April 21, 2021

Senators talk rural economy, importance of CDFIs, disruptions posed by fintechs, more

CapitolNAFCU Tuesday monitored the Senate Banking Committee's hearing to examine the economy of rural areas during which Bill Bynum, president and CEO of NAFCU-member Hope Credit Union located in Jackson, Miss., testified before the committee and offered the credit union perspective. During his testimony, Bynum stressed the need for further funding for community development financial institutions (CDFIs) and expanded access to financial services in rural areas.

NAFCU Vice President of Legislative Affairs Brad Thaler wrote to the committee ahead of the hearing to urge the committee to support a change to the Federal Credit Union Act that would allow all types of credit unions to add underserved areas to their field of membership.

The letter also highlighted a recent report from the Federal Reserve which found that between 2012-2019 credit unions grew their branch presence in rural areas by 2 percent, while branch presence among both community banks and larger banks declined. During the hearing, Chairman Sherrod Brown, D-Ohio, criticized bigger banks for leaving rural areas and noted a lack of access to financial services and a lack of rural broadband.

Chairman Brown asked Bynum what Congress and the Biden administration should do to help low-income families become part of the middle class, to which Bynum explained that help is needed to facilitate secure mortgages that will help build housing ownership in rural areas and promote generational wealth. This topic was stressed by several witnesses.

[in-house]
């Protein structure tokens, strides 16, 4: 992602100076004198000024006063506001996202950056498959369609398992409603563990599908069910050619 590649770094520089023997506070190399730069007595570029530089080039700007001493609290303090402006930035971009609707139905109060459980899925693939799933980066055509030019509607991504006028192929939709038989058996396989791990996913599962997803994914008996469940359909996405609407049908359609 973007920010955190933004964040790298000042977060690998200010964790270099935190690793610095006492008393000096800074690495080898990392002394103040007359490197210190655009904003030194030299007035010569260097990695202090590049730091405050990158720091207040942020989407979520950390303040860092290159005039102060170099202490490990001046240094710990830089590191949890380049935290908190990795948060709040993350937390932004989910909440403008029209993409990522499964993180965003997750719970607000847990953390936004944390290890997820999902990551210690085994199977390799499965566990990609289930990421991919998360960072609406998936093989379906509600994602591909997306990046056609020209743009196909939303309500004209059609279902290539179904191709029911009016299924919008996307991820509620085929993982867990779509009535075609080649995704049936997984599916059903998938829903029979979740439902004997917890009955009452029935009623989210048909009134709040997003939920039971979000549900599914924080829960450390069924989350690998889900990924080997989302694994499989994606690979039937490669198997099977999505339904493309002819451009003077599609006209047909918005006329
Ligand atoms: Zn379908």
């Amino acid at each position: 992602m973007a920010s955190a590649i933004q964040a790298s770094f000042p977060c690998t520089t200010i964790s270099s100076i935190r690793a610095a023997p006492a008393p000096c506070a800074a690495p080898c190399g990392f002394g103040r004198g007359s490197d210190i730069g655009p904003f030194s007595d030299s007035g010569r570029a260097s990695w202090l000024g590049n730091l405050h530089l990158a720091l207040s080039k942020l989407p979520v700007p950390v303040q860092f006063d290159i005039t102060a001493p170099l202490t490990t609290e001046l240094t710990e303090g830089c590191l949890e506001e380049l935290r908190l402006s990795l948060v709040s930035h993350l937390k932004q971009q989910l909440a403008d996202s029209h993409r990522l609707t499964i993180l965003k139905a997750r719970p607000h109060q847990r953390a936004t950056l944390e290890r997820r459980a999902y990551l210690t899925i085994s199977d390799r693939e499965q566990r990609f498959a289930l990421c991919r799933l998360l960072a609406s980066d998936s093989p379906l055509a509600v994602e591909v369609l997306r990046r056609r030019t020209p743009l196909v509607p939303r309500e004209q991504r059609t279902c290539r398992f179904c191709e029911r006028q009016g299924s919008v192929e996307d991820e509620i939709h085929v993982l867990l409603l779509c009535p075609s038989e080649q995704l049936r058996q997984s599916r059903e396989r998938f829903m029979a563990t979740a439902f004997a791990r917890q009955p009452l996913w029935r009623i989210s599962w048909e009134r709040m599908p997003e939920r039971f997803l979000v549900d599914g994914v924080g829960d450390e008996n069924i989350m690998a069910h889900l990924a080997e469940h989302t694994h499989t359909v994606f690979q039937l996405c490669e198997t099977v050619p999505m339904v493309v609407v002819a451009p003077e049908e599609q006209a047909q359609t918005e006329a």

In addition, Sen. Bill Hagerty, R-Tenn., asked Bynum what can be done to expand on the partnership between CDFIs and the government. Bynum responded that he believes CDFIs with a strong track record of success need more support and funding. Bynum again stressed his point of home ownership being the “key to economic security.”

On the topic of fintech, Sen. Chris Van Hollen, D-Md., asked Bynum about the disruption that fintechs pose on the financial service industry. Bynum stressed the predatory nature of some fintechs and called on the committee to support legislation that ‘cracks down’ on fintech banks that are exploiting regulatory loopholes.

NAFCU is leading efforts with regulators and lawmakers to ensure these fintech loopholes are addressed; visit the association’s new issue advocacy page for more on this topic.